Psalm 73:1-28 (ESV)
A Psalm of Asaph.
Truly God is good to Israel,
to those who are pure in heart.
 But as for me, my feet had almost stumbled,
my steps had nearly slipped.
 For I was envious of the arrogant
when I saw the prosperity of the wicked.
 For they have no pangs until death;
their bodies are fat and sleek.
 They are not in trouble as others are;
they are not stricken like the rest of mankind.
 Therefore pride is their necklace;
violence covers them as a garment.
 Their eyes swell out through fatness;
their hearts overflow with follies.
 They scoff and speak with malice;
loftily they threaten oppression.
 They set their mouths against the heavens,
and their tongue struts through the earth.
 Therefore his people turn back to them,
and find no fault in them.
 And they say, “How can God know?
Is there knowledge in the Most High?”
 Behold, these are the wicked;
always at ease, they increase in riches.
 All in vain have I kept my heart clean
and washed my hands in innocence.
 For all the day long I have been stricken
and rebuked every morning.
 If I had said, “I will speak thus,”
I would have betrayed the generation of your children.
 But when I thought how to understand this,
it seemed to me a wearisome task,
 until I went into the sanctuary of God;
then I discerned their end.
 Truly you set them in slippery places;
you make them fall to ruin.
 How they are destroyed in a moment,
swept away utterly by terrors!
 Like a dream when one awakes,
O Lord, when you rouse yourself, you despise them as phantoms.
 When my soul was embittered,
when I was pricked in heart,
 I was brutish and ignorant;
I was like a beast toward you.
 Nevertheless, I am continually with you;
you hold my right hand.
 You guide me with your counsel,
and afterward you will receive me to glory.
 Whom have I in heaven but you?
And there is nothing on earth that I desire besides you.
 My flesh and my heart may fail,
but God is the strength of my heart and my portion forever.
 For behold, those who are far from you shall perish;
you put an end to everyone who is unfaithful to you.
 But for me it is good to be near God;
I have made the Lord God my refuge,
that I may tell of all your works.
The age of the Psalms is always a relevant thing to consider when studying them and seeking to understand their application of or us today. When we encounter the expression of emotion, the frustrations with life, the challenges to the Almighty, the anguish and angst and more, we need to remember that these Psalms were not written yesterday.
We can sometimes fall into thinking that the heroes of the past, especially a great King like David, were not bothered with the concerns that plague us. We can think that they had life together, that God was always very real and close and that the doubts that haunt us were yet to be invented. All this is wrong. And it is very helpful to know that it is .
A thousand years before Jesus was born, David and the other Psalmists were writing about very real situations and very real responses from their hearts. We need to be as transparent today. We need to be able to say “I don’t like what is going on here. I don’t think God really cares for me. I don’t know why God is so far away …”, if that is how we feel.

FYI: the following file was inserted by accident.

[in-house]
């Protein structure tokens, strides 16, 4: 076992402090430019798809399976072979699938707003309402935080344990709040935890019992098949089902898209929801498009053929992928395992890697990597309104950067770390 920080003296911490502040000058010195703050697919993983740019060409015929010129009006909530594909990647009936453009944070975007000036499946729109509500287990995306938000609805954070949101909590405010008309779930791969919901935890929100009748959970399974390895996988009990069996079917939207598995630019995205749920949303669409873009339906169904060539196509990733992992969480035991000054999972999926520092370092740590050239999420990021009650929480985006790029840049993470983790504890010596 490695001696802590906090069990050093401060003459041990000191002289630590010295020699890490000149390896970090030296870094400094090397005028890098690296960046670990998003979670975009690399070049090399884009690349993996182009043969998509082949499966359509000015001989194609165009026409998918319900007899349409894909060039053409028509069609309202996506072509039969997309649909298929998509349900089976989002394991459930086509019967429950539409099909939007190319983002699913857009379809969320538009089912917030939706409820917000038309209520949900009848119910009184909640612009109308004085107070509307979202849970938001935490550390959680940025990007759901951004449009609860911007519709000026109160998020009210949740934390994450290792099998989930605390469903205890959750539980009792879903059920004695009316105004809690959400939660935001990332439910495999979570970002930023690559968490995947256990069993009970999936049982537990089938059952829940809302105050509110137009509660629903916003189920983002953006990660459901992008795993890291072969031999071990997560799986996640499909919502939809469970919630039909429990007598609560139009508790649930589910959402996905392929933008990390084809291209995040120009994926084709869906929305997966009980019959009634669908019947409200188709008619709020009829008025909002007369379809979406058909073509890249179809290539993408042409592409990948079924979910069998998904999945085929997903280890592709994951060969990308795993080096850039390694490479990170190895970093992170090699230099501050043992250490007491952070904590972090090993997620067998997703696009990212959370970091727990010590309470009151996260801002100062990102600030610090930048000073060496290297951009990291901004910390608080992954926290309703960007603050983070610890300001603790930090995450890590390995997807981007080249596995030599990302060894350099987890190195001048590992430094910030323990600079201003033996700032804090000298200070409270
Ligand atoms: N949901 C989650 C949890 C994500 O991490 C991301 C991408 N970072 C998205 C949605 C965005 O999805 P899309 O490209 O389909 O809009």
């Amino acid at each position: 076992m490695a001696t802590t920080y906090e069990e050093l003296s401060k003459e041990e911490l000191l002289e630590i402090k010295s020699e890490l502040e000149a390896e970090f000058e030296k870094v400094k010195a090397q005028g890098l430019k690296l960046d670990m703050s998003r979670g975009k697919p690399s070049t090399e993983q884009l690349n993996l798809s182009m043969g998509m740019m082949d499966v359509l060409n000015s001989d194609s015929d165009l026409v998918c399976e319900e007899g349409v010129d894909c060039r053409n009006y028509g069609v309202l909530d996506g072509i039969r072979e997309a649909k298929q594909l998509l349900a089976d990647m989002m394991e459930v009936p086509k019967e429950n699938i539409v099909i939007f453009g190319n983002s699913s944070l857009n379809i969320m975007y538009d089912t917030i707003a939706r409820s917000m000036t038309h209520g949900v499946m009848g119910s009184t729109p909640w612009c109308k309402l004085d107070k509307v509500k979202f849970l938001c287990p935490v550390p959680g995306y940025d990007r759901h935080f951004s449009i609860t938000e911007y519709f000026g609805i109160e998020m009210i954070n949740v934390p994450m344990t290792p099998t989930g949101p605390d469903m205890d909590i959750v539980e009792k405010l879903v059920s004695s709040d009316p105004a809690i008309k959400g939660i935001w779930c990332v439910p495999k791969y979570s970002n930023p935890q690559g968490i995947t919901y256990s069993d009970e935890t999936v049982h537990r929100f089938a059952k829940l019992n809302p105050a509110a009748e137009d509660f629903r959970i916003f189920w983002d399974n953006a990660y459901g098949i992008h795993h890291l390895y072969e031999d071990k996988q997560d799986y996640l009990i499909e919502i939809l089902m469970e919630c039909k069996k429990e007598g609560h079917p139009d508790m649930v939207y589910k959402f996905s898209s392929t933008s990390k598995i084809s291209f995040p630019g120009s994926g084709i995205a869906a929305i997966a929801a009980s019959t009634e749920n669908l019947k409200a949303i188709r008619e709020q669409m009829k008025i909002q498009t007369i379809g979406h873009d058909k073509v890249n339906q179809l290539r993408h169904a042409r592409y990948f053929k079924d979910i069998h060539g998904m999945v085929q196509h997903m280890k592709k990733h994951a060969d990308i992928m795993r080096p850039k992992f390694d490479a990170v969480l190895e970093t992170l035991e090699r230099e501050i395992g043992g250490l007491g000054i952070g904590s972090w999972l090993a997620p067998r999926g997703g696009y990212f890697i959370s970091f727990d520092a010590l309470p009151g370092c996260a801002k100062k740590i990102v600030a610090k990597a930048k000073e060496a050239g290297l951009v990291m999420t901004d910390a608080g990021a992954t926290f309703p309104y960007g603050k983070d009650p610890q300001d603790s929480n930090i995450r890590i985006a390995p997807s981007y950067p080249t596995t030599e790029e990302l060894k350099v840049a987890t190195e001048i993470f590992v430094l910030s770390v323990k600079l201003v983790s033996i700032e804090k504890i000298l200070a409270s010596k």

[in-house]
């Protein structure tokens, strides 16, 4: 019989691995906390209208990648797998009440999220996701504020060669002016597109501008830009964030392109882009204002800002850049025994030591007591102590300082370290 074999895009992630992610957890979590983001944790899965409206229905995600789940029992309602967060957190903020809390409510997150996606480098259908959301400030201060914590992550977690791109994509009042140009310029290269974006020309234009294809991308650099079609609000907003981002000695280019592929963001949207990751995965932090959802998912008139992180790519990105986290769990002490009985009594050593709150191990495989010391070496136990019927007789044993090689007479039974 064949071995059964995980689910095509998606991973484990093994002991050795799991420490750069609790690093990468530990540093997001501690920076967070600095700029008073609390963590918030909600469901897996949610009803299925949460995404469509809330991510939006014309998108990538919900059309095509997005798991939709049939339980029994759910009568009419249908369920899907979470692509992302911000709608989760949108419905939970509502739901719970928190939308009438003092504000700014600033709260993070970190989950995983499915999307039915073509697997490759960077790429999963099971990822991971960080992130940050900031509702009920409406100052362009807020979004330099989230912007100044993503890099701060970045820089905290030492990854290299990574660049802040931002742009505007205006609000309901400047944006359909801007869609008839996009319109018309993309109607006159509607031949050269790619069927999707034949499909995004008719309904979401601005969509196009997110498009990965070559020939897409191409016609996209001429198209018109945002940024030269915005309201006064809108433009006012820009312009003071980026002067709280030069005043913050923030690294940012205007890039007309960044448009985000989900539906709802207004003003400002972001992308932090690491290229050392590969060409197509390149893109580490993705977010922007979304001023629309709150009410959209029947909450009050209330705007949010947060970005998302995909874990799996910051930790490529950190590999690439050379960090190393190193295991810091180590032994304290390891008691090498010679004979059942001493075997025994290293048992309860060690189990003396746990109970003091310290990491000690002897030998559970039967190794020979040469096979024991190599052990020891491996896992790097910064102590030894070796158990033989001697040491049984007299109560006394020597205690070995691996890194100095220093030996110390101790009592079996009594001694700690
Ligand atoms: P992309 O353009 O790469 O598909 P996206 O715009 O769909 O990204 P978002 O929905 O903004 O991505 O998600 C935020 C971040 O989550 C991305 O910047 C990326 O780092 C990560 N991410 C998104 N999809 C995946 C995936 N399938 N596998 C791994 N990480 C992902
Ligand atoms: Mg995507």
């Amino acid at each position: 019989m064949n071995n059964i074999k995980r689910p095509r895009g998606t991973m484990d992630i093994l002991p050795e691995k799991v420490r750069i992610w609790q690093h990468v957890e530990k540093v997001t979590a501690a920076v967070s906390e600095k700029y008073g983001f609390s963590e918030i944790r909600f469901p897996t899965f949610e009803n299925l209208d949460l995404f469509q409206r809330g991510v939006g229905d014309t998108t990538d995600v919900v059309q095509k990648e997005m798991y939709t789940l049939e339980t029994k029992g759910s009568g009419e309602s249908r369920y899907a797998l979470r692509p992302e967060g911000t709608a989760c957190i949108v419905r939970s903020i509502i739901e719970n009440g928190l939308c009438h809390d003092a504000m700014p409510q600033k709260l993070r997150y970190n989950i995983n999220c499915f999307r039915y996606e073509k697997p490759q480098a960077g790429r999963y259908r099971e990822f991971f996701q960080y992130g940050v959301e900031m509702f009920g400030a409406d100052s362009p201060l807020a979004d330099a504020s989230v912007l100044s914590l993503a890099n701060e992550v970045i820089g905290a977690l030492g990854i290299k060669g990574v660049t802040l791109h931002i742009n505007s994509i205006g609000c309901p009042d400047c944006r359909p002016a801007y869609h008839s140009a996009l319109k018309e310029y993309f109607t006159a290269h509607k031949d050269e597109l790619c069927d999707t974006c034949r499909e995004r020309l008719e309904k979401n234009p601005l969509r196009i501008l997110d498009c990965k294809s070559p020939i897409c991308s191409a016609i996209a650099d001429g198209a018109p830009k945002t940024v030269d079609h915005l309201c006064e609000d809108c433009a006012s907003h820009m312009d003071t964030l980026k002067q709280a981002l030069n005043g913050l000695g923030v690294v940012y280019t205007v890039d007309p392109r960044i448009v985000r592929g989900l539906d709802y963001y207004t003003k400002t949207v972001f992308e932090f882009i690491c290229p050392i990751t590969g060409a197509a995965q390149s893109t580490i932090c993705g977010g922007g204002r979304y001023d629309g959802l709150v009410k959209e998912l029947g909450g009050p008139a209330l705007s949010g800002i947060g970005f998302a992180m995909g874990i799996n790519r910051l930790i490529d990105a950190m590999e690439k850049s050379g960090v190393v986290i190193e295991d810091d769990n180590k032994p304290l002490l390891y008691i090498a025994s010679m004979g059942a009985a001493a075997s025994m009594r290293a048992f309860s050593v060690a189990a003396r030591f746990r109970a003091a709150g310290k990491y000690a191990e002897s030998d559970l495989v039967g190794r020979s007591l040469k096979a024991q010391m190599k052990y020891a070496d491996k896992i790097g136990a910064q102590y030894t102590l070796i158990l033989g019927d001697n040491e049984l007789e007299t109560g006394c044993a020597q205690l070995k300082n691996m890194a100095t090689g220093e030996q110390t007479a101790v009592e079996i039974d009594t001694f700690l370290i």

There may be sin in some of these feelings and thoughts but even if that is the case we will not become less sinful by pretending they do not exist. And we are more likely to get on the right road if we speak to God from our hearts, even when what is in the heart is not much to write home about. God knows what we are thinking and feeling and planning. It would be a good idea to show enough respect for the omniscience of God by not trying to hide them from Him. We should tell Him, in prayer just what our feelings, thoughts and responses to life are and seek His help.
God does not just help us deal with a sinful world and temptations that come from without. He helps us with us. The Christian I have the most difficulty with is me, and the more believers realize that the biggest obstacle in their walk with God is themselves the better off they will be. But improvement will not occur until we get brutally honest with God and with ourselves. Tell God how you feel. He will not be surprised and he will not be shocked. And since you are His, He will help you.
All of that is a long introduction to Psalm 73 (and it could be an introduction to a lot of other Scripture as well). But just look and listen to Asaph and what he says about Himself in the presence of God.
Do you talk about yourself and to God with such honesty and transparency? Do you let God know how you are feeling? He knows already. And He is not pleased when you act as if they were not what they are. We should be very thankful for what God inspired the Psalmists to write. We see in the Psalms real people with real feelings that are just like ours. We see the mercy of God in how He responded to the feelings of the one who expressed them.
The Psalms were written by real people with real problems and real doubts and real issues that they wanted God to deal with. And so often we see real faith expressed that should encourage our hearts because they were in the dark about the purposes of God in their circumstances as we are. They were men just like us. And the God who got them through their crisis moments is the same one who will get us through ours. Don’t romanticize the lives and times of the biblical authors. They were real men. They were like us. God does not use super men. He uses ordinary clay pots so that the excellency of the power may be seen to be Him and not us. What a God and what a Gospel.